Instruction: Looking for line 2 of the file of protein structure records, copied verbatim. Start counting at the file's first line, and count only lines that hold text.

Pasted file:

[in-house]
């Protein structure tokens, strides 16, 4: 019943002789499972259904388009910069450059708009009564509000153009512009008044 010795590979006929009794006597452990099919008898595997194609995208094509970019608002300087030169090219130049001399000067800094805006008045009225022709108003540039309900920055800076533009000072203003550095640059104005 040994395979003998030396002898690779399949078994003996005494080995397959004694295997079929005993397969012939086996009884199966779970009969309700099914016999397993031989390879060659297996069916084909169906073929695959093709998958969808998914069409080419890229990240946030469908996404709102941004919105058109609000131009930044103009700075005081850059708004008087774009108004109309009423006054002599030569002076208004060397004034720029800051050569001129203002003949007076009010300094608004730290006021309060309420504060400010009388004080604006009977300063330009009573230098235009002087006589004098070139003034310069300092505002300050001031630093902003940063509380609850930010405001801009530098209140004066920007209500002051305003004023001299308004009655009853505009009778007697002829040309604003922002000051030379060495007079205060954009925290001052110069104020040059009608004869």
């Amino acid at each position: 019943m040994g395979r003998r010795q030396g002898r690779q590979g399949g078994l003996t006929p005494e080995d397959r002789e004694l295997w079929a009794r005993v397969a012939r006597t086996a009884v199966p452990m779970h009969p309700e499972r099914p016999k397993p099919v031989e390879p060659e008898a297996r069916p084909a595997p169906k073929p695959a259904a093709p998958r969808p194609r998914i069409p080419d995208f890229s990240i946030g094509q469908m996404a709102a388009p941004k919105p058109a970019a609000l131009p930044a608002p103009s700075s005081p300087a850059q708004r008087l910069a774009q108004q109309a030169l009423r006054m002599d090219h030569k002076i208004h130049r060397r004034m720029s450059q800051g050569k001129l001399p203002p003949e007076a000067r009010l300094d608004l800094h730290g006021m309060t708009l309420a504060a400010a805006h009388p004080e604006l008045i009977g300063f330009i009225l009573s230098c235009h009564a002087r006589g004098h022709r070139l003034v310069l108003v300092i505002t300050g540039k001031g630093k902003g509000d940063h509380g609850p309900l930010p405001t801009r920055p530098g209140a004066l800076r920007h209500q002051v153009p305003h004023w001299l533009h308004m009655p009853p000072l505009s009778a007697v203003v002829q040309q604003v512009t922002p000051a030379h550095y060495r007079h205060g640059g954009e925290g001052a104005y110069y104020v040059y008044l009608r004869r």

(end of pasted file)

């Protein structure tokens, strides 16, 4: 019943002789499972259904388009910069450059708009009564509000153009512009008044 010795590979006929009794006597452990099919008898595997194609995208094509970019608002300087030169090219130049001399000067800094805006008045009225022709108003540039309900920055800076533009000072203003550095640059104005 040994395979003998030396002898690779399949078994003996005494080995397959004694295997079929005993397969012939086996009884199966779970009969309700099914016999397993031989390879060659297996069916084909169906073929695959093709998958969808998914069409080419890229990240946030469908996404709102941004919105058109609000131009930044103009700075005081850059708004008087774009108004109309009423006054002599030569002076208004060397004034720029800051050569001129203002003949007076009010300094608004730290006021309060309420504060400010009388004080604006009977300063330009009573230098235009002087006589004098070139003034310069300092505002300050001031630093902003940063509380609850930010405001801009530098209140004066920007209500002051305003004023001299308004009655009853505009009778007697002829040309604003922002000051030379060495007079205060954009925290001052110069104020040059009608004869």